Any light source is suitable for photolytically developing a walnut wood color on the treated sample, although light sources with both visible and ultraviolet output are preferred. Examples of suitable light sources include sunlamps and mercury lamps. The treated sample will also develop a walnut wood color in the presence of sunlight alone, although the exposure time needed to develop such a color is considerably longer in sunlight than with any of the other light sources specifically set forth above.
It is understood that the practitioner of this invention can vary the shade of the walnut wood coloration by varying selected factors such as the concentration of the salt in the solution the treatment contact time and the temperature of the solution. Alternatively, when the desired shade of walnut wood is realized on the treated wood sample, the sample may then be covered with an effective light screening agent to thereby prevent the sample from developing a darker walnut wood color.
It has also been discovered that wood samples, when treated according to the process of this invention, display an enhanced directional flip effect.
Directional flip is a term for the change, with reference to the viewer, the visual qualities of many finished wood products with the angle of incident light on the surface of the wood. This effect is manifested by the transformation of the area viewed on the wood from light to dark shades and vice versa as the angle of incident illumination and/or the angle of view are changed.
This invention also contemplates developing a cherry wood color on a wood sample by contacting the sample with an aqueous solution containing a hydrochloride salt of an aminobenzenesulfonyl azide. The cherry wood color which develops on the wood will vary from a pale cherry wood color to a dark cherry wood color depending on factors such as the type of wood used, the concentration of the salt in the solution, the temperature of the solution, and the length of contact time. If the wood sample is not exposed to a light source it will maintain its cherry wood color. The cherry wood color can also be maintained by thereafter coating the wood sample with an effective ultraviolet light screening agent in a clear protective coat. Examples of suitable light screening agents are those sold by the Geigy Chemical Co. under the name Tinuvin, which is a trademark for a family of substituted hydroxyphenyl benzotriazoles, such as 2-(2'hydroxy-5'-methylphenyl) benzotriazole.
Aminobenzenesulfonyl azides according to the Formula above may be reacted with any mineral acid to form a salt that will be suitable for use in the method of the present invention. Examples of suitable mineral acids include HBr, H2 SO4 and H3 PO4. HCl is the mineral salt of choice because it provides for very easy synthesis of the stable salt.
For example, hydrochloric salts which are suitable for use in the method of the present invention are prepared by treating methylene chloride solutions of the free aminobenzenesulfonyl azides with gaseous HCl. The synthesis of the aminobenzenesulfonyl azides is known (see T. Curtis, W. Stoll, J. Prakt Chem, 112, 1117 (1926) and British Intelligence Objective Sub-Committee, Final Report 1149, p. 24) and is quite straightforward, i.e., via the chlorosulfonation of the corresponding acetylated amines followed by condensation of the resulting sulfonyl chloride with sodium azide.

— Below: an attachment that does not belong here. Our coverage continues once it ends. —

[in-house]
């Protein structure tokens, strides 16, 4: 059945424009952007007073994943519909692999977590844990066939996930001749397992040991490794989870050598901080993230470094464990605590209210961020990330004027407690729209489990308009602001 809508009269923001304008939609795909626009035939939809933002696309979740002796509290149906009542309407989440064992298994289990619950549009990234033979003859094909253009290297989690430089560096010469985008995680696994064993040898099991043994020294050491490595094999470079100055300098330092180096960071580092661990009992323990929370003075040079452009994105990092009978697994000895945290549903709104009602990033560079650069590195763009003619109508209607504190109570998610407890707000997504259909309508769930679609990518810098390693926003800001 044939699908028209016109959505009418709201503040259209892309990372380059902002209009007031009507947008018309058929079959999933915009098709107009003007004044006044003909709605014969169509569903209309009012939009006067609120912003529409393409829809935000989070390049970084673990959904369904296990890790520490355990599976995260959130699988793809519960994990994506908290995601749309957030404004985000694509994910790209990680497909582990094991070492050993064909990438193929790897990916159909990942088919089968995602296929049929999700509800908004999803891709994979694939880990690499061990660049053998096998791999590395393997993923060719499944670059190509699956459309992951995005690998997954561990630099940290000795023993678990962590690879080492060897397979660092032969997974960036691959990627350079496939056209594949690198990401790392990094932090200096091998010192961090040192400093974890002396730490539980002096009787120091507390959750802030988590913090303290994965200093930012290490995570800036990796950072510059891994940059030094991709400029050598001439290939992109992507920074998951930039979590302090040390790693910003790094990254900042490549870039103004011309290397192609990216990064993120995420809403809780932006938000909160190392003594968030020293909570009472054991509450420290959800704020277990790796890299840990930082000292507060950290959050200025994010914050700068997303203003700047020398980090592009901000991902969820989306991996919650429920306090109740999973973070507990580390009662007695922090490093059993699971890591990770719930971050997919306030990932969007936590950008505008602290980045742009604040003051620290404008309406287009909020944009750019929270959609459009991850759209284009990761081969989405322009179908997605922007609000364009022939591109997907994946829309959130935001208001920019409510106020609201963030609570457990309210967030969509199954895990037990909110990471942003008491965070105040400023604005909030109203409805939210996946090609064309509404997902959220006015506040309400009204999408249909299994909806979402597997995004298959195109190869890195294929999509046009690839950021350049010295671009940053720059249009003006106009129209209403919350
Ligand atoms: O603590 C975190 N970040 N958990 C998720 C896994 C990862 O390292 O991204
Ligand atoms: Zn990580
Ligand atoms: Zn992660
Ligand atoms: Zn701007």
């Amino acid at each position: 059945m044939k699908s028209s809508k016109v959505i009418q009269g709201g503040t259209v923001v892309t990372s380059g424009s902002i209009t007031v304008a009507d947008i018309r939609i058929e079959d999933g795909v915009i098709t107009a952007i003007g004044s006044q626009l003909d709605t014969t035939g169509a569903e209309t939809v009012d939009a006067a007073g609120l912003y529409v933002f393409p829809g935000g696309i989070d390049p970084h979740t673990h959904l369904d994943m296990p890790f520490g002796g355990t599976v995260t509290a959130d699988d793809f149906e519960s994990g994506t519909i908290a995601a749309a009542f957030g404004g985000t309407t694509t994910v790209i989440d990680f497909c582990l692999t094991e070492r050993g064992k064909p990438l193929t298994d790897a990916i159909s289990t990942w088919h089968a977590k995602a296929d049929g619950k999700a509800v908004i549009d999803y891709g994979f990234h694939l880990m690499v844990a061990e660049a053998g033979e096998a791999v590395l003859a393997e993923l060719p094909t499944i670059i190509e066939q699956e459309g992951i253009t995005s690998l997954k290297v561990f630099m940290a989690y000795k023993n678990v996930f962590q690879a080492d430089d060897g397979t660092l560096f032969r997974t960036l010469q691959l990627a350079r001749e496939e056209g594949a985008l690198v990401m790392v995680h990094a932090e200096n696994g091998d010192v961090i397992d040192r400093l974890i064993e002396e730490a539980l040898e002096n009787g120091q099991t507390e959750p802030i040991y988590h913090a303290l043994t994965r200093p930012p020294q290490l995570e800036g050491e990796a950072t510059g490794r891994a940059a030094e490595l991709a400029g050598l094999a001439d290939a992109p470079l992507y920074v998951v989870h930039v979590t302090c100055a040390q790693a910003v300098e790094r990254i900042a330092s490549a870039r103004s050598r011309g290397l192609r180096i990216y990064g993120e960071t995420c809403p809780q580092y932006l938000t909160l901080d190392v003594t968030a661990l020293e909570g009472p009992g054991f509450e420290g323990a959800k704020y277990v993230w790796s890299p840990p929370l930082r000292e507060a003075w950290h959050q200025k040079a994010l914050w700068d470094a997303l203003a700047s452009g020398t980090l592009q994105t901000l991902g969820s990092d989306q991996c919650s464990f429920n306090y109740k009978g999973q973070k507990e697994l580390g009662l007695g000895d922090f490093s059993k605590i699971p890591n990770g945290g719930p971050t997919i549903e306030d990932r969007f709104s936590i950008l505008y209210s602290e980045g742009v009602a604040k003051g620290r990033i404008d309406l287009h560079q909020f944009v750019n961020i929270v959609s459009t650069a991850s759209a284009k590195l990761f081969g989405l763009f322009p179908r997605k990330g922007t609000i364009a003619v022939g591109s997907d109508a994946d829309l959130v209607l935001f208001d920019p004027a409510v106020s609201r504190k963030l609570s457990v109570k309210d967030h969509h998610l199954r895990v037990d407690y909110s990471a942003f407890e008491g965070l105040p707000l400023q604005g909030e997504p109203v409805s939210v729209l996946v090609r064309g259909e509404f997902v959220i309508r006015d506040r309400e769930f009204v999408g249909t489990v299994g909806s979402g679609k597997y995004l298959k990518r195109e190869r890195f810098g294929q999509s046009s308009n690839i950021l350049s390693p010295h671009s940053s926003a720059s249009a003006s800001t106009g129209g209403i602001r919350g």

Preparation of 4-aminobenzenesulfonyl azide hydrochloride: ##STR2## Ten grams of 4-aminobenzenesulfonyl azide was dissolved in 0.4 liters of dry methylene chloride and gaseous HCl was bubbled through the solution for 10 minutes. The insoluble salt which formed was collected by suction filtration and placed under vacuum for several hours to remove excess HCl. The product compound was formed quantitatively (11.8 g) as a white solid, which decomposed at 175°-178° C. with the evolution of gas. NMR spectra, obtained on a JEOL-H-100 Spectrometer, and IR spectra, determined on a Perkin Elmer 457 instrument, revealed the following values which are consistant with the assigned structure:
NMR (DMSO-d6): 6.94 (d,2H), 7.71 (d,2H), 8.79 (s,3H, --NH3).
IR (KBr): 2280 (s), 2130 (s), 1591 (m), 1489 (s), 1365 (s), 1160 (s), 1084 (s), 819 (s), 748 cm-1 (s).
Preparation of 1-amino-2-methoxy-5-benzenesulfonyl azide hydrochloride: ##STR3##
Ten grams of 3-amino-4-methoxybenzenesulfonyl azide was dissolved in 0.4 liters of dry CH2 Cl2. Dry HCl gas was bubbled through the solution for 10 minutes. The resulting solid was collected and was stored under vacuum for several hours to remove excess HCl. 11.6 g of the product compound was recovered as a white solid, mp. from 184°-186° C. was observed with the evolution of gas. NMR and IR spectra revealed the following values which are consistent with the assigned structures:
NMR (DMSO-d6): 3.98 (s,3H), 7.30-7.98 (m,3H), 9.47 (s,3H, --NH3).
IR (KBr): 2850 (s), 2580 (s), 2058 (s), 1621 (m), 1500 (s), 1378 (s), 1279 (s), 758 (s), 608 cm-1 (s).